As any kosher foodie knows, it’s hard to find truly delicious kosher desserts at your average New York bakery or deli—hence the general preference to bake treats in the comfort of one’s own home. That’s hopefully about to change thanks to Jamie Fomberstein’s two-month-old business, Kosher Sweet Kravings.
The 32-year-old, mother-of-three bakes holiday-themed desserts that are kosher. (Full disclosure: although all of her ingredients, utensils and the kitchen she cooks out of are fully kosher, she is still waiting on her official certification.) She started off with delicious hamentaschens for Purim in mid-March and is now taking orders for Passover mandel breads, jumbo macaroons and matzo cracks.
“I always had trouble finding really good holiday-themed desserts that are kosher,” she says. “There’s always a long line at the store, they are overcooked and hard to find.”
After having her first child—who is now three years old—Fomberstein stopped working in real estate but, a few months ago, she felt the need to start something of her own. “I was always entrepreneurial and very creative,” she explains. “I was in the Hamptons with my kids and we were at the house and I said, ‘I want to do this.’ So I created an Instagram account and had no business plans—and here we are!”
Following in the footsteps of many other at-home cooks that took to Instagram to launch food-related businesses that New York customers tend to flock towards, especially after a pandemic that left many eateries closed for months on end, Fomberstein is clearly onto something: her orders are increasing exponentially and, if comments on her Instagram page are of any indication, folks are loving what she’s making.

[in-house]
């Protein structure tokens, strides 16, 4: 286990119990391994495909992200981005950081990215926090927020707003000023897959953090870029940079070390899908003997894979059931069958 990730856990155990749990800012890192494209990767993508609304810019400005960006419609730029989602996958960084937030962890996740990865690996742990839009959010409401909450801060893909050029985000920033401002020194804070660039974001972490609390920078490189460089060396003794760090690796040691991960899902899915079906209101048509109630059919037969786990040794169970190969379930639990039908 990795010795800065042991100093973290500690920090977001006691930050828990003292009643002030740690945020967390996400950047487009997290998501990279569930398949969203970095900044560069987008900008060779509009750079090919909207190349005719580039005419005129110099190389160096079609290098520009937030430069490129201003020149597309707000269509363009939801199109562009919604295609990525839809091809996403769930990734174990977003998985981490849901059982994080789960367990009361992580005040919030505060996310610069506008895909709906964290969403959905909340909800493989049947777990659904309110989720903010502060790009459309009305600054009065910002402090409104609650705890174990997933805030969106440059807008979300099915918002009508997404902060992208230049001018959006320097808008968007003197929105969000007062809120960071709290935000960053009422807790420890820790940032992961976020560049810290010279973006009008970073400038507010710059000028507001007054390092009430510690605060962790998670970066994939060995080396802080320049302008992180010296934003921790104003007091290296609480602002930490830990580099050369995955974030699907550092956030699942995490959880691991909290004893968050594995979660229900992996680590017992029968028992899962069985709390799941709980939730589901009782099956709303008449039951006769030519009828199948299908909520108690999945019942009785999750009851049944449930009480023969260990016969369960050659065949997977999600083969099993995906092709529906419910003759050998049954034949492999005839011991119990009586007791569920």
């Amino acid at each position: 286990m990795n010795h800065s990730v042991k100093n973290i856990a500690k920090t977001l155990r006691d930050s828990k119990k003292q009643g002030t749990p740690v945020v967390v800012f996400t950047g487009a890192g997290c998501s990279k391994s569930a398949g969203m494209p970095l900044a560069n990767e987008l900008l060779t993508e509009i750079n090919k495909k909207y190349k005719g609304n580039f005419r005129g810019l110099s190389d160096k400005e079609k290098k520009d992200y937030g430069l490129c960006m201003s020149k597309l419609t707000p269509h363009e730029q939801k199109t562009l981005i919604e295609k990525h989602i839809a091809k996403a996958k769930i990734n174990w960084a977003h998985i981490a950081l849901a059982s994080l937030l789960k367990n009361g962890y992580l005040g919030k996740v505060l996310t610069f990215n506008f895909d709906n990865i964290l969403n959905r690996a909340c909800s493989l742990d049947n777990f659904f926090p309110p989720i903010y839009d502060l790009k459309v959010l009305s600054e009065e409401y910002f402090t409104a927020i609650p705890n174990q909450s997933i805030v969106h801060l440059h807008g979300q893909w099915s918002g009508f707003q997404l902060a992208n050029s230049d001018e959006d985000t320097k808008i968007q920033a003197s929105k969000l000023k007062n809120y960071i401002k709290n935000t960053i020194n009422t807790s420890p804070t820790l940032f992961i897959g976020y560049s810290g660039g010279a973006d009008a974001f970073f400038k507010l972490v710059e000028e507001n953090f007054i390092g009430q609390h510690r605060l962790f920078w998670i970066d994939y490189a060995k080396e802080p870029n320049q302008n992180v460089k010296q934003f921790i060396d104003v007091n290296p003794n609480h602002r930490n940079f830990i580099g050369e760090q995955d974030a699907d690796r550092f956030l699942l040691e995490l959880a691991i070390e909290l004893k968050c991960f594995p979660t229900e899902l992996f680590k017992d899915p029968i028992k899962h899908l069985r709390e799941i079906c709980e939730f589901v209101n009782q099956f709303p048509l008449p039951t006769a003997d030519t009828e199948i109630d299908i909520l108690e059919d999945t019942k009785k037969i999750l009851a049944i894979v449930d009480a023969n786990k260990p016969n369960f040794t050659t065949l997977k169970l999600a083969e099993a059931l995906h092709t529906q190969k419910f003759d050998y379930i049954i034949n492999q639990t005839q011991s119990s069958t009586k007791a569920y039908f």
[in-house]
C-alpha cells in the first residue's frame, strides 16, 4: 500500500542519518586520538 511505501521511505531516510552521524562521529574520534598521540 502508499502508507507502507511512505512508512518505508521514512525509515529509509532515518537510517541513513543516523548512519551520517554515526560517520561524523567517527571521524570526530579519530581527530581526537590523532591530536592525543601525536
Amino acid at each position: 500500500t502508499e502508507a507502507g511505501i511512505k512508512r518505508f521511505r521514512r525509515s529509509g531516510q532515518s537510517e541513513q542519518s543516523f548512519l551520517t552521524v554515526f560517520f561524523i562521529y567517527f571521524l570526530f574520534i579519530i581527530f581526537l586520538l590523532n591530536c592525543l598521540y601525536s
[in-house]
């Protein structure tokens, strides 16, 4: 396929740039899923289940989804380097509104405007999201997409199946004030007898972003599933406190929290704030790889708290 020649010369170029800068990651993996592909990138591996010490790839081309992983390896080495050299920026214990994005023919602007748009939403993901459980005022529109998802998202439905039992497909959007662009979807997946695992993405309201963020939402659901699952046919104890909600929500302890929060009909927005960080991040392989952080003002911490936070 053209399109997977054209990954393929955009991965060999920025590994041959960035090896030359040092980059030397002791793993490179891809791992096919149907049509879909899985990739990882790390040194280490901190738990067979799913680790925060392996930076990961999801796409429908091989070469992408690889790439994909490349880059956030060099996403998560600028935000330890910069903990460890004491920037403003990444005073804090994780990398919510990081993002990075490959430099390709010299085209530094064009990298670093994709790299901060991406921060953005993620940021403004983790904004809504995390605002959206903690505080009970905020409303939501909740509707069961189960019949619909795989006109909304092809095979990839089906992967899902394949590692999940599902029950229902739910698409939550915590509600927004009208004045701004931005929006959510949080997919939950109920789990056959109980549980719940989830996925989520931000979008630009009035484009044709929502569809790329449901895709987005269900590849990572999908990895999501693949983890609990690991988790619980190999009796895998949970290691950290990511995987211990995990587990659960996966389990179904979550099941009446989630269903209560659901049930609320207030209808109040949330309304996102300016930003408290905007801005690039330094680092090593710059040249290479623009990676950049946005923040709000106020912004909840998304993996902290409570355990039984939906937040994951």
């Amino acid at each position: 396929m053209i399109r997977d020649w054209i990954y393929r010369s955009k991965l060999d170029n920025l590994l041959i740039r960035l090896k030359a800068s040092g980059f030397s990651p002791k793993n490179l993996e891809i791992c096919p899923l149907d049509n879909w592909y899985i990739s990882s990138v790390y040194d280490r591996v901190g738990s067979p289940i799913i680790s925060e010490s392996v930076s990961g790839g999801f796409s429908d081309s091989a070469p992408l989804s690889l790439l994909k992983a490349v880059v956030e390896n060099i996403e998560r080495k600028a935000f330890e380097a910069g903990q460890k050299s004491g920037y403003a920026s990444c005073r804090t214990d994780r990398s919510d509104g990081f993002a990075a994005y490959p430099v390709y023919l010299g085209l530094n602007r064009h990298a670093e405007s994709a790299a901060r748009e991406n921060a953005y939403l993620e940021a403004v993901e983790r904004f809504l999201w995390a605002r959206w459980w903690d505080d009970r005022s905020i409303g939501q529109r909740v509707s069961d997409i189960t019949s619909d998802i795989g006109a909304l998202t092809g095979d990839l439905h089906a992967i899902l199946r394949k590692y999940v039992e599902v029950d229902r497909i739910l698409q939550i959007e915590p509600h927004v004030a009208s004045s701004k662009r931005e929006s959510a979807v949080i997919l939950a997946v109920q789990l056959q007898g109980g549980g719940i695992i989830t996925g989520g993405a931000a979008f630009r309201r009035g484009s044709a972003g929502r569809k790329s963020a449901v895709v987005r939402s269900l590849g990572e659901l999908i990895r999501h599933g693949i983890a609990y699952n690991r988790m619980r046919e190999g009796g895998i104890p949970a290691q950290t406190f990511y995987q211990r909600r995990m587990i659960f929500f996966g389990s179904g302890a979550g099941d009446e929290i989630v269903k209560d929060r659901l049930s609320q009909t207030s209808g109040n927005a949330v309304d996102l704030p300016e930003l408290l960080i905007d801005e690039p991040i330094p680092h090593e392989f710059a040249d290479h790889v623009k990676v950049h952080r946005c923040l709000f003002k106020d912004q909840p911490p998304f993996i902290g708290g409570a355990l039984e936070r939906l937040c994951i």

She creates her own recipes inspired by the desserts she has grown up eating, including a pecan chocolate chip mandel bread, a funfetti white chocolate matzo crack and chocolate dipped jumbo macaroons.
The process to order any of her treats is a simple one: would-be customers are invited to fill out an order form right here and expect their delicacies just a few days later. Fomberstein offers free delivery on the Upper East Side, where she herself lives, or nationwide shipping for $15. (She’ll even overnight orders so that they won’t melt.)
Although she currently bakes her very own recipes out of an empty apartment that a friend of hers has given her access to, she hopes to soon migrate to a bigger, industrial space not too far from home.
Given her present-day situation, though, Fomberstein is happy to also offer some tips to home bakers who hone their craft in small apartments. “You have to learn your oven!,” she says. “In a New York City apartment, the top and bottom racks of the oven usually cook unevenly so you’ll want to test what you’re making time-wise.” Another piece of advice: use silicone pad mats when baking so as not to waste space with keeping stock of parchment paper and things of the sort.
As Passover approaches, Fomberstein warns that she’ll have to close off orders by the end of this week. Worry not, though! The baking guru reveals that, once the holidays are over, she plans on selling Shabbat boxes filled with goodies to devour during Friday night dinner.
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